LET NO STUDENT GO ABROAD UNCHAPERONED,
WARNS MAUD POWELL, CELEBRATED VIOLINIST
She Describes Some of the Insults to Which Young American Women Are Subjected in Europe – Necessity of Curbing the American’s Free Temperament – Some Specific Cases
Published in Musical America, 1914
Too many art and music students seem to believe that by indulging in the more reprehensible habits of bohemianisms they thereby cultivate the “artistic temperament.” Such habits do not make talent. As many stupid people as talented indulge in follies that waste their time and strength, while great talent is found as often in men and women of strong character as in the weak and will-less.
In the student life the choice of companions, of teachers and of pensions is of vital importance. Let no student go abroad unchaperoned or unprotected unless he has proved beyond a doubt that he is strongly moulded, morally. The barriers are down over there, the whole moral attitude is different, especially on the continent, the surprise and unaccustomedness of it all are dangerous to the inexperienced.
In the early eighties [1880s] I lived in Germany. With my mother at my side I have had my hair seized (I was scarcely more than a child) and men have asked me if it was real. And being spoken to or “at” was of frequent occurrence. A young American woman in our pension, tall, fair, well built, was addressed by army officers and other men every time she went out of the house. Another young woman, the first girl to be accepted in the Leipsic University, was persistently annoyed and insulted by her fellow students for months. She won the respect of professors and students ultimately, but it was a bitter fight.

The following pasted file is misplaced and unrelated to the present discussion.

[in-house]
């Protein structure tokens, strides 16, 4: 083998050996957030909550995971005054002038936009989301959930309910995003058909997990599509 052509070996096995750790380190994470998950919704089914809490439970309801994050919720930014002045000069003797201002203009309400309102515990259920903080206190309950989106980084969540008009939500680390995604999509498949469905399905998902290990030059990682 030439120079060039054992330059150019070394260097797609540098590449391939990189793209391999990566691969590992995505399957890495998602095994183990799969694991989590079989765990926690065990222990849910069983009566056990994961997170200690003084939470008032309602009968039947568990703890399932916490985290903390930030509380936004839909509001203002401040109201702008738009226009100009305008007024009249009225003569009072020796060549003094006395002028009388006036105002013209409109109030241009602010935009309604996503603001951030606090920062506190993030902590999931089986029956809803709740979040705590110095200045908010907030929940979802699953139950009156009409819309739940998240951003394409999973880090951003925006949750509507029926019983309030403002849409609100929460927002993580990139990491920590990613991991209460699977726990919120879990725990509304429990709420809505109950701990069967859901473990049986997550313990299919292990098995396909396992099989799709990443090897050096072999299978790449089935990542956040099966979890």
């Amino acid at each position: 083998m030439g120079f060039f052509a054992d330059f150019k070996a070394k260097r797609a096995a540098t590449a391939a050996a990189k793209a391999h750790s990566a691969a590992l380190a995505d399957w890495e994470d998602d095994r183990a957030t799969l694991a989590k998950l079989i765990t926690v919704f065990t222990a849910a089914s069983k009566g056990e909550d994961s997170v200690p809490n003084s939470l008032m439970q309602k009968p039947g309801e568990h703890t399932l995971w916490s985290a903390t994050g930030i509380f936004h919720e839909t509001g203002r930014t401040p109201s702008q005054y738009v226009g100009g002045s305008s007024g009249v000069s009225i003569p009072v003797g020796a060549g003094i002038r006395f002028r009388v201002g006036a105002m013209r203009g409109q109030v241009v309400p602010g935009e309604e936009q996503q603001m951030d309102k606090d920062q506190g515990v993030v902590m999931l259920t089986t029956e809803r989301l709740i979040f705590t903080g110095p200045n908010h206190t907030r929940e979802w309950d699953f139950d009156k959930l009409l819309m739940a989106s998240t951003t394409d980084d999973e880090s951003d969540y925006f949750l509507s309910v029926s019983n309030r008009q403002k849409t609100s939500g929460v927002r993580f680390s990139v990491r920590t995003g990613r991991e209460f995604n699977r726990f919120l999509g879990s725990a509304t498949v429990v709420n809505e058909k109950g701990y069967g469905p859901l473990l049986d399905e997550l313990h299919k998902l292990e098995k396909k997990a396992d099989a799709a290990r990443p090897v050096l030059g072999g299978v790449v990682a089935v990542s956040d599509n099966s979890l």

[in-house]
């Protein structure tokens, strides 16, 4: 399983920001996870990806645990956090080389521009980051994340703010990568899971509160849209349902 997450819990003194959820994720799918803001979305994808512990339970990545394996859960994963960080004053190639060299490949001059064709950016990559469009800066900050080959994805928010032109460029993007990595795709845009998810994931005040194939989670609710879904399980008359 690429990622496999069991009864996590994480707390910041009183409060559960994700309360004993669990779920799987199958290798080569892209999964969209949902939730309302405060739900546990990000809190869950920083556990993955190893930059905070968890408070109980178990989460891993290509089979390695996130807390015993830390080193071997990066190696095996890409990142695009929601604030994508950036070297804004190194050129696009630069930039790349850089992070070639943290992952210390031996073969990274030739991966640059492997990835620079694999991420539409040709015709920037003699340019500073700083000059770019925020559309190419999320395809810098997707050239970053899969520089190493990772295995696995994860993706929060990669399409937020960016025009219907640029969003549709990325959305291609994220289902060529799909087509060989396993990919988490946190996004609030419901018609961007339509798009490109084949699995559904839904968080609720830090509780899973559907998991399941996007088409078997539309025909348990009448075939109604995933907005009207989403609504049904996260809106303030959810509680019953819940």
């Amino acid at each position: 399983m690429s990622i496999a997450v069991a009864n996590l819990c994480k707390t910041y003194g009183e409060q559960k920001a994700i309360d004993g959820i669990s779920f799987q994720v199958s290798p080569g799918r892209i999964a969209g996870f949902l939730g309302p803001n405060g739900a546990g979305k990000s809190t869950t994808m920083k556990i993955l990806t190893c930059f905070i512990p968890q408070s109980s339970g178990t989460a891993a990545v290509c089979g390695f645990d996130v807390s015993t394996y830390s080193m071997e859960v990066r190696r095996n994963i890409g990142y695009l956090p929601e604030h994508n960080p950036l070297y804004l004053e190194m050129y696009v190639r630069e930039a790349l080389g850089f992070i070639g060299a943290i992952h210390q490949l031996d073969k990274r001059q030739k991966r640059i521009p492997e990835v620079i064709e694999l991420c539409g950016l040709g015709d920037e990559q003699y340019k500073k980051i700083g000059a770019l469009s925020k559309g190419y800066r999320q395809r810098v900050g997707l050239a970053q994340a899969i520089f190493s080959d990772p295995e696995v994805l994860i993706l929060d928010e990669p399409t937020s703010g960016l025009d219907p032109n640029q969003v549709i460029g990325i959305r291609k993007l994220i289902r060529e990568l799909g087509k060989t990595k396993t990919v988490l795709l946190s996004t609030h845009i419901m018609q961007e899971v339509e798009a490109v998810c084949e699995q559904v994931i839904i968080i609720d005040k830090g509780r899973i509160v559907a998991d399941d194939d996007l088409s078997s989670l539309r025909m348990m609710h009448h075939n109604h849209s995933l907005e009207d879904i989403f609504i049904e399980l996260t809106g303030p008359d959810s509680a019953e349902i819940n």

Matters have undoubtedly improved since then, but a French gentleman of high culture told me not many years ago that American women are entirely misunderstood in Europe. Their freedom of manner is misinterpreted to their disadvantage, not to say danger.
“And, anyway, American women have to go to the very brink,” said he. Alas! How many have jumped or fallen over! Well-bred Americans nowadays can travel on the Continent unnoticed or mistaken for English of the better class, but those of coarser fiber, throwing all normal home restraint to the winds, arouse nothing but contempt in the mind of the foreigner, who, jealous of our prosperity, promptly makes up his mind to share some of it. Small wonder that we are the dupes of the unscrupulous (and their name is legion).
My contention is that we should think first and foremost of character and high standards of citizenship. American art will follow, all in good time. Our American temperament is one that drives us to extremes. We never do anything by halves. Even in our accidents, our graft systems and in our follies, we are stupendous. The American student, if left alone, either works too hard or dissipates too hard. He needs careful watching anywhere, but especially does he need it on the continent of Europe.